Since I've never been able to take the work of Red Grooms particularly seriously, my stopping off to see his current exhibition at Marlborough Gallery here was little more than the fulfillment of a professional obligation. Grooms, after all, is an immensely popular and successful artist, and to have ignored a showing of his most recent work would have been gross negligence indeed.
I found the gallery full of enthusiastic viewers enjoying Grooms's warmly zany take-offs on such things as football, the Old West, the cows, of Brittany, Edward Hopper, and, most especially, the foibles and inanities of New York city architecture and life. But then I'd come to expect crowds at any Grooms show; after all, hadn't his huge environmental work "Ruckus Manhattan" drawn more than 100,000 people during its stay at this same gallery in 1976?
I picked my way among the clusters of delighted viewers, covered the exhibition's 60 reliefs, sculptures, paintings, and drawings as quickly as possible, and headed for the exit. But something drew me back, some nagging sense that I was missing something, and that I would continue to miss something until I really gave the work a chance.
I went back into the gallery and gave myself over to Grooms's vision of the world, in particular to such highly personal reconstructions of Manhattan life as his detailed "Looking Along Broadway Towards Grace Church," "Newstand," and the totally ontarget "No. 17" -- which depicts a decrepit storefront complete with taped windowpanes and overflowing garbage cans.
I listened to what some of the viewers had to say, and questioned a few about their reactions. "They're so happy and full of life," was the response from one lady who was throughly enjoying herself in front of a Manhattan piece in which cars, buses, trucks, people, storefronts, skyscrapers, traffic signs, etc., were all tumbled together in a wild hodge-podge reconstruction of a New York street.
"But what of the vulgarity," I asked, "The raucous color, the clumsy drawing, the childish obviousness of it all? I can see that it's great fun, but is it art?"
That drew only a shrug. she obviously couldn't have cared less about whether or not it was art. It wasm great fun, and the show was taking place in a prestigious gallery --and that was good enough for her.
After a while it almost became good enough for me as well. It is easy, entering Grooms's world, to transform the problems of the "real" world into fun, and games --and without in any way feeling that we are evading reality or fantasizing it. Grooms is no escapist, no creator of pretty and charming alternate worlds to our own, but is, rather, a vulgarian (in the original sense of the word), an artist who deals with every aspect of the world around him with the utmost frankness, honesty, and great good humor.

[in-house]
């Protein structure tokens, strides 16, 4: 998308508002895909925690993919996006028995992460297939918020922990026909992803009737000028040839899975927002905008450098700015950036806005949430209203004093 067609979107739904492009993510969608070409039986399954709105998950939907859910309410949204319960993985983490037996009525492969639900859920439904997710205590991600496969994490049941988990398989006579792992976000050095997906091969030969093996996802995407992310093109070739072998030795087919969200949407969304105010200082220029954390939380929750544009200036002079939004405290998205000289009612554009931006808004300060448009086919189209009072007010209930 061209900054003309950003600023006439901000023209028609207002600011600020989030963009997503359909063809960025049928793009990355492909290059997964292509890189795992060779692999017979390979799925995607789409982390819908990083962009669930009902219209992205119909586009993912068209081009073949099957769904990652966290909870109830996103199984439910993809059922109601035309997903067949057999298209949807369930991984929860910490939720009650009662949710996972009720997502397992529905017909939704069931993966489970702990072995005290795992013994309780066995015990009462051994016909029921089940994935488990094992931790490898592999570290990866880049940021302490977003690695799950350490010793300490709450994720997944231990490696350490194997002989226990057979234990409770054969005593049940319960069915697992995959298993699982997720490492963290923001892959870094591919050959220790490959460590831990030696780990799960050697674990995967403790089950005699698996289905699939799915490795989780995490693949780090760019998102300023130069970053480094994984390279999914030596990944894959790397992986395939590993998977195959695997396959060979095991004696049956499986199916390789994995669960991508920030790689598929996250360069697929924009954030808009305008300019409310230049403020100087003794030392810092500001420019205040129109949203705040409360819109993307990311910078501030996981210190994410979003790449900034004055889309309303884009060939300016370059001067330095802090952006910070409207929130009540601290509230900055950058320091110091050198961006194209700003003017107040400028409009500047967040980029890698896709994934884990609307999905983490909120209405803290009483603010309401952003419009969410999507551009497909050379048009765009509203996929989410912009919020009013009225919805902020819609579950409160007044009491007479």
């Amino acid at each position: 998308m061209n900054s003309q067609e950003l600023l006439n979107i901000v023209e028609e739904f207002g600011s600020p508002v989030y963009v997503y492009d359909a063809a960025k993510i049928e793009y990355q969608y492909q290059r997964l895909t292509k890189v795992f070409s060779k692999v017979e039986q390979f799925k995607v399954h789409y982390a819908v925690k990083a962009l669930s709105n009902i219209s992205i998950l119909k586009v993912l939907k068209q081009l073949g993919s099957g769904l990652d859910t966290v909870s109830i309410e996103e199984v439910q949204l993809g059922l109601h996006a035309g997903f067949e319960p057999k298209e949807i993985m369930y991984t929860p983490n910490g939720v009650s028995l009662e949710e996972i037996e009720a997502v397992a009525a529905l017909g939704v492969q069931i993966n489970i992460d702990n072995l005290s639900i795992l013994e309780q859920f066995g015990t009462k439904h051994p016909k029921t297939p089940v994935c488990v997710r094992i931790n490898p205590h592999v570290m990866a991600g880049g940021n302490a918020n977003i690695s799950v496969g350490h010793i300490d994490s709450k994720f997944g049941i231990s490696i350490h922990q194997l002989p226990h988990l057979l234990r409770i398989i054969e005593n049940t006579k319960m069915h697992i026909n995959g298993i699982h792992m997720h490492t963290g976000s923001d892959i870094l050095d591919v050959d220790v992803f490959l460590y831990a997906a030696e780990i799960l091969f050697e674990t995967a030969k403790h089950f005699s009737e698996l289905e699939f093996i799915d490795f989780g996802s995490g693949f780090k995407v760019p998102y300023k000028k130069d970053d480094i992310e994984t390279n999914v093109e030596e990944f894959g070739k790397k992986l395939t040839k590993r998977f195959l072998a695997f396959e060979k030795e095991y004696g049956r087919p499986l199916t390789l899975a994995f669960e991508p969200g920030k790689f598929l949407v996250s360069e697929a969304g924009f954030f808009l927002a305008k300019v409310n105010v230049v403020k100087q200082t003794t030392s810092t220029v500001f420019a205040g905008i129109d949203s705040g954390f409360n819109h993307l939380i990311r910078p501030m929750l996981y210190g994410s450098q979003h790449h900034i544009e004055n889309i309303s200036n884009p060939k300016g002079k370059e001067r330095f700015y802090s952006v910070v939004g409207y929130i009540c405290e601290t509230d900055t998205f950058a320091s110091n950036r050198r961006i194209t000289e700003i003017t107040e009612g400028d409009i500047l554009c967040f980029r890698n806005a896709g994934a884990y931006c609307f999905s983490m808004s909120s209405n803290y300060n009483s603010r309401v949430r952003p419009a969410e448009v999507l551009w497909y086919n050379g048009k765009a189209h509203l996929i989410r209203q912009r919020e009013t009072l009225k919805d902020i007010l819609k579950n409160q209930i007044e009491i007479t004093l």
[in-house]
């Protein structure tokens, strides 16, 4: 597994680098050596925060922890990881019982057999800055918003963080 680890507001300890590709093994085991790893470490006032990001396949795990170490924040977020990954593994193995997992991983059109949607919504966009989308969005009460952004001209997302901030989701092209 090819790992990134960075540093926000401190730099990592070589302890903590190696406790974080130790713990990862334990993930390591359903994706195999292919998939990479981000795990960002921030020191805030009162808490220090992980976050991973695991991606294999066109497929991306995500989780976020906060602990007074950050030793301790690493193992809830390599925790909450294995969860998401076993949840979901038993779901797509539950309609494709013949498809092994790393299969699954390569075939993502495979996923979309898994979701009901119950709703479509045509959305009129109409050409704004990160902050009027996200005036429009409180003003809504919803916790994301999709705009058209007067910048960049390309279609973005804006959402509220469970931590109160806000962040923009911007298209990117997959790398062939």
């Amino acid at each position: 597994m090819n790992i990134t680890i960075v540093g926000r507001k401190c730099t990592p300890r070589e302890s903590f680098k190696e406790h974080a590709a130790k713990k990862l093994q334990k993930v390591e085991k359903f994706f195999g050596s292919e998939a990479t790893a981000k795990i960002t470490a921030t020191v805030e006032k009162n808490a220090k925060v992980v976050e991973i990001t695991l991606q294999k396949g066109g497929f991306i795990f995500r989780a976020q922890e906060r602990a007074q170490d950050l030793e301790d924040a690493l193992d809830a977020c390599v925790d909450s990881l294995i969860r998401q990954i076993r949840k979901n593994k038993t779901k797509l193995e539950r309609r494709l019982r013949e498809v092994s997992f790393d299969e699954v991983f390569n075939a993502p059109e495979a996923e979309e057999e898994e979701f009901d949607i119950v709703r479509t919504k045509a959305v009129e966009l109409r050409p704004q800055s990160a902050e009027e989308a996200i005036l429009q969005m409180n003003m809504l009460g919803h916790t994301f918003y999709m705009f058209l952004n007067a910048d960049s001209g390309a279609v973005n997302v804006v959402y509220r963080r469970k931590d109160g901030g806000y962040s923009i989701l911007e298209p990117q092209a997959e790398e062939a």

He comes as close to being our Bruegel or Rabelais as anyone, and if he lacks (or seems to lack) the level of art of these two great masters, well, we still have to take him as he is -- for he is the type of artist who has a hard time getting prettied up or accepting society's more exquisite manners.
One gets the impression that his art reflects every aspect of himself, and that he doesn't pre-edit which of his feelings and experiences will be transformed into a piece of sculpture, a painting, or even into a film. He is capable of being almost unforgivably gross ("Goal Posts" and "Kick Off"), but also delightfully witty ("Walking the Dogs" and "Shoot-Out"), warmly satiric ("Western Eagle"), and even utterly charming as in his 1980 "Old Houses in Quimper" and "Cows on the road in Brittany." (The lastnamed proves to my complete satisfaction that cows are, indeed, happy creatures.)
He is also capable of delicate sketches and watercolors. His watercolor "self-Portrait in Brittany" is so direct and unselfconscious that it is hard to realize how well it works.
And, of course, he must take his sly digs at fellow artists Edward Hopper and Jasper Johns. Hopper in his take-off on that artist's well-known painting "Nighthawks" (which Grooms has updated to include dirty streets, garbage cans, and Hopper himself sitting at the counter of the all-night cafe. And Johns in his portrait of him entitled "Million Dollar Flag," in which Johns is shown before his painting which was sold for that record-breaking price to the Whitney Museum a few months ago.
It all adds up to an intriguing and (if your tastes run in that direction) fun-filled show. Even so I have my reservations. For all his wonderful zest for life and frank acceptance of his fellow man, Grooms is still a bit too indiscriminating about what he puts into his pieces and how he puts them there. This exhibition at Marlborough Gallery will run through May 5. Paul Wunderlich
An artist for whom I've had considerable respect in the past is currently showing some recent oils, drawings, lithographs, and sculpture at the Staempfli Gallery here. while they indicate no loss of technical facility, they do represent a considerable erosion of judgment and what can only be called good taste.
Paul Wunderlich was responsible for some of the most extraordinary prints coming out of Germany between 1958 and the mid-1960s. They were original, innovative, and highly acidic. Since then, however, he has become increasingly slick and gimmicky, with only an occasional flash of the old Wunderlich shining through. And these most recent works, many of them landscapes, are the emptiest , trickiest, and most disappointing of any of his works I have ever seen. Through May 2.